Mark Ronson on how he used “basic plug-ins” to produce Amy Winehouse’s Back To Black

An important lesson on working with what you have.

Mark Ronson

Image: BBC Maestro via YouTube

Mark Ronson has taken fans on a deep dive into the making of the iconic Amy Winehouse track Back to Black, sharing how he used plug-ins to get around not knowing “anything about recording to tape or gear”.

In the clip, which is a part of Ronson’s BBC Maestro music production online course, we see the producer offering a full breakdown of Back To Black, the title track from Winehouse’s 2006 studio album.

Returning to the original demo project in Avid Pro Tools, Ronson explained how he used reverb and distortion plugins to create the ‘dusty’ piano and drum sounds in the song, saying “I really didn’t quite know how to mic a piano. I think I was just doing it from just the most basic way that I thought. So if you listen to how the original piano sounds… it’s like barely karaoke-level of sonic quality.”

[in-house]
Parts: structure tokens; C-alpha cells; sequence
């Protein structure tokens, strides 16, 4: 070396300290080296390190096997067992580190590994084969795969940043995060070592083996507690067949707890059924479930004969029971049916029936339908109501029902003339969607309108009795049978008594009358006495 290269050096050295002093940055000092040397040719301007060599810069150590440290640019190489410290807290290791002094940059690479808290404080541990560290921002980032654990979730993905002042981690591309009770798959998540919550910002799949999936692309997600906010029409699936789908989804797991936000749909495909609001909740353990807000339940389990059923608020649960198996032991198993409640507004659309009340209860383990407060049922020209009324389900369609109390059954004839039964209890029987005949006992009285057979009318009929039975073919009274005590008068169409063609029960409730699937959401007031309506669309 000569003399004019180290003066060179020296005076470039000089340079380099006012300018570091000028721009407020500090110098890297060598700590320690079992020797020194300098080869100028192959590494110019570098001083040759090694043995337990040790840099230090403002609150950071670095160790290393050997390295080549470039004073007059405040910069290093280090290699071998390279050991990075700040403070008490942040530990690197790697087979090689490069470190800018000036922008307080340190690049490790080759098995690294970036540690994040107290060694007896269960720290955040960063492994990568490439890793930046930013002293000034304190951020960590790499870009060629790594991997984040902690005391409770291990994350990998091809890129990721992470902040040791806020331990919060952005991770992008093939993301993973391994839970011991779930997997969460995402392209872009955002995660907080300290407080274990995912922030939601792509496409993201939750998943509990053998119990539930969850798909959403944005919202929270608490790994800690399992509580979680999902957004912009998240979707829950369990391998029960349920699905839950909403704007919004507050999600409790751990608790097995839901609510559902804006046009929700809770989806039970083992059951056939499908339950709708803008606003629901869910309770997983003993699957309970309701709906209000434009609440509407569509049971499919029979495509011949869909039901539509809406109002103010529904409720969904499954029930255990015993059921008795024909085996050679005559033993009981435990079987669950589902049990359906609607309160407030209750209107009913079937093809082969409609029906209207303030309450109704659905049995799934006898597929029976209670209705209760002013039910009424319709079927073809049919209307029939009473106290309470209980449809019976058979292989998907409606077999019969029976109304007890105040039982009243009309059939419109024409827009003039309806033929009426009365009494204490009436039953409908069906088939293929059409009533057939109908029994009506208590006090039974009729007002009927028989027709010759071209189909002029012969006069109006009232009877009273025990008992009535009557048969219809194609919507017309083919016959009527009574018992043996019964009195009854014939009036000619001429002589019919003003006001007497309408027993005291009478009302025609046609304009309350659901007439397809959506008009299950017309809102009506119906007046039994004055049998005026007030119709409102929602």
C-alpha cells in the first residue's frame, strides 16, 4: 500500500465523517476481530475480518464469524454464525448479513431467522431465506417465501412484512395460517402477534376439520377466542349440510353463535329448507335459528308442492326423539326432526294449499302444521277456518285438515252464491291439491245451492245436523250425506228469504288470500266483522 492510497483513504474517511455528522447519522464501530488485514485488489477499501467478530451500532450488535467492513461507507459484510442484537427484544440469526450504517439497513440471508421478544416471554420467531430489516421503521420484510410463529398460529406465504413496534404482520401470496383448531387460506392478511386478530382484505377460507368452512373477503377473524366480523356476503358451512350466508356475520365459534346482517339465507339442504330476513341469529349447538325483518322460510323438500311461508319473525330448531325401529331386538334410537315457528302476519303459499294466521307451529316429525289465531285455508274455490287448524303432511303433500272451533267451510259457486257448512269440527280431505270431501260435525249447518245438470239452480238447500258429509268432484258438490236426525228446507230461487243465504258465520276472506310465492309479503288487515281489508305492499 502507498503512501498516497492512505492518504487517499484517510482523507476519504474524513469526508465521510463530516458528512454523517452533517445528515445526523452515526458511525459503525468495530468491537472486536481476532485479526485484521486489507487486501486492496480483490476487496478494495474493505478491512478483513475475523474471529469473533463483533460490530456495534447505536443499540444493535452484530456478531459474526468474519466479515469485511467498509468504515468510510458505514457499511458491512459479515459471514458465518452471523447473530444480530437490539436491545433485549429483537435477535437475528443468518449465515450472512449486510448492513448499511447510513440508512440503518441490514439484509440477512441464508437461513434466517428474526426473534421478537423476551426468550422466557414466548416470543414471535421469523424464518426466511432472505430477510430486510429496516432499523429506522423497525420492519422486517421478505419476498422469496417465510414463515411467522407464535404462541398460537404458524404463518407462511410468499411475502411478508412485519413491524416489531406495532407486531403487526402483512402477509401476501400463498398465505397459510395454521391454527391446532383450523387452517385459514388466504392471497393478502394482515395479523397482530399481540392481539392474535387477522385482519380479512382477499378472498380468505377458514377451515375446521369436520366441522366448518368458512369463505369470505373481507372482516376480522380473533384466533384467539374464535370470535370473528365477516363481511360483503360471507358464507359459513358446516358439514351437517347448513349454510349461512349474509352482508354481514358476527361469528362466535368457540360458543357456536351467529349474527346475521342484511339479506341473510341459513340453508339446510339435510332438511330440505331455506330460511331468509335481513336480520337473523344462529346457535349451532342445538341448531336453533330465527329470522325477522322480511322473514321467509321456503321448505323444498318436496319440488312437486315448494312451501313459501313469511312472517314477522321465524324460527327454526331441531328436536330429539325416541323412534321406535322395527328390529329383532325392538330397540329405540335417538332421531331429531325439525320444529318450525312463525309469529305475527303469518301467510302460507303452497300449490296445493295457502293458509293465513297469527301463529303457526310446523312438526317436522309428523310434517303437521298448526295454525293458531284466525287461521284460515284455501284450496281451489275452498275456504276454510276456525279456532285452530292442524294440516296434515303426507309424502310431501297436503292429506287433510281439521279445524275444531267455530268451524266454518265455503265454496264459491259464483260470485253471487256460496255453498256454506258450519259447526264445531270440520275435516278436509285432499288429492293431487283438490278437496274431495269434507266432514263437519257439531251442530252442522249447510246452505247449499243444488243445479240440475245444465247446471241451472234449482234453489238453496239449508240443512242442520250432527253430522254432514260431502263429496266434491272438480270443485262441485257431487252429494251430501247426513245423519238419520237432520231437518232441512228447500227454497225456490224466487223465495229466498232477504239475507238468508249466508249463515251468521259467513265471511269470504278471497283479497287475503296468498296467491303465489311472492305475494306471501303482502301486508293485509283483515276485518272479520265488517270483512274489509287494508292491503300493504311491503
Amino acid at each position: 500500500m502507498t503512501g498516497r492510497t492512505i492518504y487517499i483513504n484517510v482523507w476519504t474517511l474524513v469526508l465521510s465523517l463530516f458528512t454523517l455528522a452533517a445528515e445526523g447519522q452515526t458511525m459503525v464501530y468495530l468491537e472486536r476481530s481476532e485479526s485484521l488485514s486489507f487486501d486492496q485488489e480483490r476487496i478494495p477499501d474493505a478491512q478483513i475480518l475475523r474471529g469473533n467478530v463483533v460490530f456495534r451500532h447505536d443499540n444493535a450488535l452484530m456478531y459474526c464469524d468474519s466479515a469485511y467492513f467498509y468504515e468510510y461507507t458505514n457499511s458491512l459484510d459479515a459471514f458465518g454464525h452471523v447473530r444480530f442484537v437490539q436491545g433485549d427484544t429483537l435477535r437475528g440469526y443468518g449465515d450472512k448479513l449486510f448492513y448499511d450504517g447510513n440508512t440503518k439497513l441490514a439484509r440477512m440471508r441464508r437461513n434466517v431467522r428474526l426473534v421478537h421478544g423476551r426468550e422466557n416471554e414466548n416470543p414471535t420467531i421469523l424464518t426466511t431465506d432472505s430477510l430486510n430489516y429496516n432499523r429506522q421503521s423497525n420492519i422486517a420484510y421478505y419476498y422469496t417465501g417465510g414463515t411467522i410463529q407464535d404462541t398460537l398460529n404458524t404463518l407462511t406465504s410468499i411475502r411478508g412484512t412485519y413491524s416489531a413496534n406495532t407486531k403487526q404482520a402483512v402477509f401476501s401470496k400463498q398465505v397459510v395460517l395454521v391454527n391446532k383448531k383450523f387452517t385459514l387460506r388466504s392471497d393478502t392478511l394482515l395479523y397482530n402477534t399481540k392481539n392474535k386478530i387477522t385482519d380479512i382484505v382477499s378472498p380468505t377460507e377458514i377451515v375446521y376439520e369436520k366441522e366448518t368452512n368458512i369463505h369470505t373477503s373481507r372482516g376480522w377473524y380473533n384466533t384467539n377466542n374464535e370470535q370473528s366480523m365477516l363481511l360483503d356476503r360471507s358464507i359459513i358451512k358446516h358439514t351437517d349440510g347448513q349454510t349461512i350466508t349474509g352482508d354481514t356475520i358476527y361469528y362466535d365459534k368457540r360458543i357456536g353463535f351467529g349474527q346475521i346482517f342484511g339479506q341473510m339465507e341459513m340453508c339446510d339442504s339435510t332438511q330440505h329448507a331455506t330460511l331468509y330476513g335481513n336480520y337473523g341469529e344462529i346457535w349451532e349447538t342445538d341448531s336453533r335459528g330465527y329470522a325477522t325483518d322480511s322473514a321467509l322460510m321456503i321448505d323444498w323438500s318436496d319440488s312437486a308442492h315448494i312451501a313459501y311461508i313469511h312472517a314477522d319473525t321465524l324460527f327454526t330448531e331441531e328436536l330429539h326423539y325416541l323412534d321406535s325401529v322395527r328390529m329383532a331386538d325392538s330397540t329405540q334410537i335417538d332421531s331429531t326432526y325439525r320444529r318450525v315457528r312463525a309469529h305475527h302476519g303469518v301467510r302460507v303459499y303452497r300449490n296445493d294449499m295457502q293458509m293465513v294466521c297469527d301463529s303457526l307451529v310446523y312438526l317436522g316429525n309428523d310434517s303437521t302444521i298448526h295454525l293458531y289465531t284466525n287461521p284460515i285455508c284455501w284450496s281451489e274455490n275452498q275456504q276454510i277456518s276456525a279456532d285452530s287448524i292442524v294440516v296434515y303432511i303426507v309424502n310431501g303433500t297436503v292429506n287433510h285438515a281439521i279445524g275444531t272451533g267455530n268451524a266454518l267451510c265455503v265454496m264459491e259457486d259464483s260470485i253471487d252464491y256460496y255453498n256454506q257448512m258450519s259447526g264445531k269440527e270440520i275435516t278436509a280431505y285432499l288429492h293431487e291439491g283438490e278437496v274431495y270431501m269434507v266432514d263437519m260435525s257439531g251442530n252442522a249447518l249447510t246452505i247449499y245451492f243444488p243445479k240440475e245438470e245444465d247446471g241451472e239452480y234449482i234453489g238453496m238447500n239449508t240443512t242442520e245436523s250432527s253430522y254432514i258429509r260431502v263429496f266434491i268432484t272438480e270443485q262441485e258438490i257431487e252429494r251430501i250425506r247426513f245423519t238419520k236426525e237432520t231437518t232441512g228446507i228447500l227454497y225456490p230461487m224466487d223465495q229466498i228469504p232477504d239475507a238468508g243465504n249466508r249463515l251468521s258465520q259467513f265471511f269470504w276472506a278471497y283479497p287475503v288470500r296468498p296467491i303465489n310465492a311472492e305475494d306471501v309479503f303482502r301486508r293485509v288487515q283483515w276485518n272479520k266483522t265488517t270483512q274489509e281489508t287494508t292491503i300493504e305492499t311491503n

“I didn’t know anything about recording to tape or gear or anything at that time,” he said. “I just had, like, basic plug-ins that I knew what to do with.”

Ronson also shared an important lesson on making something work with what you have, saying “whatever sound you’re hearing in your head, even if you can’t get that sound with the instrument, as long as you have the bulk… the soul of the performance, the sonics you can find ways around.”

He added that “a little bit of spring or plate reverb goes a very long way goes a very long way when you’re trying to evoke some of the feeling of these old records.”

Later in the video, the producer reveals an unreleased guitar part that Winehouse had recorded for the track, though the part was eventually excluded in the final version of the song.

Check out the breakdown of Back to Black below.

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